was nice to get out climbing again. I hadn't been up to the mountains since December 2012 for a variety of reasons, including car problems and Muffin's declining health. It was a clear day with blue skies and relatively mild temperatures, even though there was still a bit of snow on the ground at higher elevations. The Moosilauke Ravine Lodge Road had just opened for the season, making this the good choice of destinations for the day.
Gorge Brook Trail officially begins at the turnaround at the end of Ravine Road, heading downhill and circling
in back of the lodge on the other side of the Baker River, but as usual, I
just cut across the lodge's rear lawn and crossed a
bridge over the Baker River to meet up with the trail. After
crossing a second bridge over Gorge Brook, where the Gorge Brook Trail used to bear right, a sign indicated that both the Gorge Brook and Snapper Trails continued straight ahead because major damage from Tropical Storm Irene had made it necessary to reroute a portion of the Gorge Brook Trail. A bit further up the trail, the newly-rerouted trail branched right back toward the brook. A sign announced that this was now called the Wales Carter Connection.
The Snapper Trail was covered a shallow layer of decaying snow and ice. Snowshoes were unnecessary but I put on my microspikes to keep from slipping around on the bumpy terrain. At the Moosilauke Carriage Road junction, I turned right to follow this
wide trail to the summit. There were a few dry patches along this trail, but they were separated by deep wet and decaying drifts which made going rather slow. Never-the-less, it wasn't really worth putting on snowshoes because there was always a bit of bare rock in between the drifts.
After passing the Alpine Area warning sign and snowmobile-blocking boulders, the trail became steeper and more evenly snow-covered. I passed by the turnoff for the Mt Moosilauke Spur that climbs up to South Peak, but planned to make that side trip on the way down since I had never climbed South Peak before. Soon, the trail began to level out a bit and the Mt Moosilauke summit cone loomed ahead. There was a large snowfield on peak's south side, but the route of the Carriage Road was obviously snow free above treeline.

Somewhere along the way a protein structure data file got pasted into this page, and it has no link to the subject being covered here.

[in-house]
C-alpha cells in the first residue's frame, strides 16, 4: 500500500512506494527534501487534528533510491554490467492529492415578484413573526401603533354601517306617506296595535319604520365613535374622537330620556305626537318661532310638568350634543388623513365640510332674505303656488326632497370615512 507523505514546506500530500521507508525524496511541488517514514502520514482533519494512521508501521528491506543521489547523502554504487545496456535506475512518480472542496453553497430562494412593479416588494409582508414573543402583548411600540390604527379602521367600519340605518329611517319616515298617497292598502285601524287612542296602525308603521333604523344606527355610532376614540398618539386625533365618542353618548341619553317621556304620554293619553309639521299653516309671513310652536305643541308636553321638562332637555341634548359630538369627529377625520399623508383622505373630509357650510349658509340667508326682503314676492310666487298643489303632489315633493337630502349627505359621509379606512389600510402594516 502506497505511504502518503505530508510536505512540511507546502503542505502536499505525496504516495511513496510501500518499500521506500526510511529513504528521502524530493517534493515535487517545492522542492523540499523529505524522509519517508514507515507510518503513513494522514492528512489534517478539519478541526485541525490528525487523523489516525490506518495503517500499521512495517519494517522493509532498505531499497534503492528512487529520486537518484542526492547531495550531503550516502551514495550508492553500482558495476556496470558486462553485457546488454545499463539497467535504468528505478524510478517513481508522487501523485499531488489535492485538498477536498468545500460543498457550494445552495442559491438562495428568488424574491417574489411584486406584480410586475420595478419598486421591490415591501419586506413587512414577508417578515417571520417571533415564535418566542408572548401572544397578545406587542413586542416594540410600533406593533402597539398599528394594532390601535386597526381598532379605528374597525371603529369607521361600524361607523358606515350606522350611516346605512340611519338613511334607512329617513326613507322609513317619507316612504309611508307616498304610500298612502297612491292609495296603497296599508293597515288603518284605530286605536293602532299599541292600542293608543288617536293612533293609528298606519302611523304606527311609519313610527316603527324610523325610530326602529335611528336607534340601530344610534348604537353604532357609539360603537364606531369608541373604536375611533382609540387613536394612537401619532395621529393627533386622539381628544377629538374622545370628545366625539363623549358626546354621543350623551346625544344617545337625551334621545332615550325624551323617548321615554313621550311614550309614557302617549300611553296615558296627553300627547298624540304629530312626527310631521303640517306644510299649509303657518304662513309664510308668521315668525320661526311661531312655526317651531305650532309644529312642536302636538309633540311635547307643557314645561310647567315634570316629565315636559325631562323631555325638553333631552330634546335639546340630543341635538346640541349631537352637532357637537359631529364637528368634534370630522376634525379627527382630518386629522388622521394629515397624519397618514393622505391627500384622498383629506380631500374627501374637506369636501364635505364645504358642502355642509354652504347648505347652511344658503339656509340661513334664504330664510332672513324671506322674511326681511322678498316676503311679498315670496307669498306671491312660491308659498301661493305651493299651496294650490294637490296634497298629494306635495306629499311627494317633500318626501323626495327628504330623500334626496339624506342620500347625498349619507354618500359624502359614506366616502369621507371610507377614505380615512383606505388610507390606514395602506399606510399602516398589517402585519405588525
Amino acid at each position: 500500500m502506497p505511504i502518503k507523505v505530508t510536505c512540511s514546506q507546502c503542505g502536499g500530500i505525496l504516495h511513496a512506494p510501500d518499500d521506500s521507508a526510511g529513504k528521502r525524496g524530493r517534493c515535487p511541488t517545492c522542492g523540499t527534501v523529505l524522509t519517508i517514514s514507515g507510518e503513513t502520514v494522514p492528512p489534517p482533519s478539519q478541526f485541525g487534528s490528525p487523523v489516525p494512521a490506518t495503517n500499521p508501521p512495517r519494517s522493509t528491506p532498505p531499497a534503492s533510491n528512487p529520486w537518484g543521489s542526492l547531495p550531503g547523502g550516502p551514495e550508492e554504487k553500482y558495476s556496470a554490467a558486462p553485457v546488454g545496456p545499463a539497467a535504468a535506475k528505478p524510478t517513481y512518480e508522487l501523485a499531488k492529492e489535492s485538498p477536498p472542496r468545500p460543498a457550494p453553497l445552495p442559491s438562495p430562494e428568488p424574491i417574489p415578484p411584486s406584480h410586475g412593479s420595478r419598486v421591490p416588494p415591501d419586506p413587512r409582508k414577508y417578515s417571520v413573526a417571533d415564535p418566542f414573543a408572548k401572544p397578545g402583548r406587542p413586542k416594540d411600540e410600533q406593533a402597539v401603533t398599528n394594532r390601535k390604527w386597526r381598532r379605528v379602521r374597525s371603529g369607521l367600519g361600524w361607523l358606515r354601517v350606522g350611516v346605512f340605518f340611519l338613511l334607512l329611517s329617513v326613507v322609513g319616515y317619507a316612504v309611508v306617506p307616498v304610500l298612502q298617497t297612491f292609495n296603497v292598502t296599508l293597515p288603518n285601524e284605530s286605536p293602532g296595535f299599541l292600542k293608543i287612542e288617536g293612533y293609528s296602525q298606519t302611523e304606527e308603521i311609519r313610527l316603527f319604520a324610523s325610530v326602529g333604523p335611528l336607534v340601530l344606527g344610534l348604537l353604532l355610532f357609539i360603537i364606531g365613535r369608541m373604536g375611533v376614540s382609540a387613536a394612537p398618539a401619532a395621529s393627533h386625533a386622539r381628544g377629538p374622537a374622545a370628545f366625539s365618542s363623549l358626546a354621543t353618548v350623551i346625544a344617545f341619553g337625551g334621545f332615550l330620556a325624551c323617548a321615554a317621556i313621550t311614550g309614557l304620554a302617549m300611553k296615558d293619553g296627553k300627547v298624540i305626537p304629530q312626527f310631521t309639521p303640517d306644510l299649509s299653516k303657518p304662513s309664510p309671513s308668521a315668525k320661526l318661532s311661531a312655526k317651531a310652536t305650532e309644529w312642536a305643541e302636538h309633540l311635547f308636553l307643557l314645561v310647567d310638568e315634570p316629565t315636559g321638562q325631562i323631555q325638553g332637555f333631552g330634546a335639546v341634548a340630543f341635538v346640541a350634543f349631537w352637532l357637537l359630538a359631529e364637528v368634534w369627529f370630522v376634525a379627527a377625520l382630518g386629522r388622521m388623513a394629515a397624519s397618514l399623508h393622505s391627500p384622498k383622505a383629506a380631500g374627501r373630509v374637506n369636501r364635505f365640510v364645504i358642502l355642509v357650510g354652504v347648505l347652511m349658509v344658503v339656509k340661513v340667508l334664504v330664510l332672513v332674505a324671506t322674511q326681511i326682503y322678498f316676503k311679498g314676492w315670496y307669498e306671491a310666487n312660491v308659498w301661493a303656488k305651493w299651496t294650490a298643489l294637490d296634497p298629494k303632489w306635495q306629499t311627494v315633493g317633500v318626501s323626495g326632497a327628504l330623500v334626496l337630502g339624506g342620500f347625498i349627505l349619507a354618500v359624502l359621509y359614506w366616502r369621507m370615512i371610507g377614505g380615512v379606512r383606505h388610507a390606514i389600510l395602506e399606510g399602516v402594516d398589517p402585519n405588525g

I was a bit tired from trudging through the slippery wet snow and drifts on the Carriage Road, so I slowly ascended the last leg of the trail past a twisting line of cairns up to the summit. But suddenly I was on top and the views were spectacular against the deep blue sky. To the northeast, the Franconia, Twin/Bond, and Presidential ranges seemed almost closer than they were thanks to the clear crisp air. I could easily pick out all of the Franconia peaks, from Flume to Lafayette, and Mts Jefferson, Washington, and Monroe in the Preseidential range. However, I wasn't familiar with identifying the Twins or Bonds from this angle. Further to the south, the town of Lincoln and the Loon Mountain ski trails were unmistakable.
High above, there was an interesting cloud with feathery whisps of ice particles blowing almost straight up from a lower flat base. I tried to find out whether there was a name for this type of cloud formation but have had no luck so far.
On the way back down, I made the side trip to South Peak as planned. The Spur Trail to the summit had been less heavily used than the Carriage Road and the drifts were deeper here but the distance was short, and I soon stood at the top overlooking the main summit from which I had just come.
This had definitely been one of those rare days where spring was in the air but winter had not quite finished retreating, leaving just enough cold calm air to keep the skies clear.
Ravine Lodge from the rear. The lodge is owned
Dartmouth (College) Outing Club, which also maintains the trails.